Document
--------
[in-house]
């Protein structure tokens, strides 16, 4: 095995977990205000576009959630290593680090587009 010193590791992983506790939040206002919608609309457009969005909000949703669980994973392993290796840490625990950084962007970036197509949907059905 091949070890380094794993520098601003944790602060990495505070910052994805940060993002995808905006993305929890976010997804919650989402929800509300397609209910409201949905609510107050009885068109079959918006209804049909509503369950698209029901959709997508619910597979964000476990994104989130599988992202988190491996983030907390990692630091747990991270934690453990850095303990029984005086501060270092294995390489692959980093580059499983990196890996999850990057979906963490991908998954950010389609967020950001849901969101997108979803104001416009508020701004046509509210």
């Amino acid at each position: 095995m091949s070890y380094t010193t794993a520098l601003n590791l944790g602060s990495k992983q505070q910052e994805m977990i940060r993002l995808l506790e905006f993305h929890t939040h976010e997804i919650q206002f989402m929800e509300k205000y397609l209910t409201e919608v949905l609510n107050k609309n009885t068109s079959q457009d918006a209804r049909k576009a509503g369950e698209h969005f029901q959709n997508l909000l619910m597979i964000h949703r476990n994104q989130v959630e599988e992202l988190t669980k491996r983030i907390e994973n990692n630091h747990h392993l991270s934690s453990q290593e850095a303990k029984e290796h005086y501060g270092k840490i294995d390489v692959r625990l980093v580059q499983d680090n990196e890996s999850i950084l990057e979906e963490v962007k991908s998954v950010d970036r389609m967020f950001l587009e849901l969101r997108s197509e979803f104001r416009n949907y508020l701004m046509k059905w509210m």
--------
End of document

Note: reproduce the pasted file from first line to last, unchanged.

[in-house]
């Protein structure tokens, strides 16, 4: 095995977990205000576009959630290593680090587009 010193590791992983506790939040206002919608609309457009969005909000949703669980994973392993290796840490625990950084962007970036197509949907059905 091949070890380094794993520098601003944790602060990495505070910052994805940060993002995808905006993305929890976010997804919650989402929800509300397609209910409201949905609510107050009885068109079959918006209804049909509503369950698209029901959709997508619910597979964000476990994104989130599988992202988190491996983030907390990692630091747990991270934690453990850095303990029984005086501060270092294995390489692959980093580059499983990196890996999850990057979906963490991908998954950010389609967020950001849901969101997108979803104001416009508020701004046509509210």
């Amino acid at each position: 095995m091949s070890y380094t010193t794993a520098l601003n590791l944790g602060s990495k992983q505070q910052e994805m977990i940060r993002l995808l506790e905006f993305h929890t939040h976010e997804i919650q206002f989402m929800e509300k205000y397609l209910t409201e919608v949905l609510n107050k609309n009885t068109s079959q457009d918006a209804r049909k576009a509503g369950e698209h969005f029901q959709n997508l909000l619910m597979i964000h949703r476990n994104q989130v959630e599988e992202l988190t669980k491996r983030i907390e994973n990692n630091h747990h392993l991270s934690s453990q290593e850095a303990k029984e290796h005086y501060g270092k840490i294995d390489v692959r625990l980093v580059q499983d680090n990196e890996s999850i950084l990057e979906e963490v962007k991908s998954v950010d970036r389609m967020f950001l587009e849901l969101r997108s197509e979803f104001r416009n949907y508020l701004m046509k059905w509210m």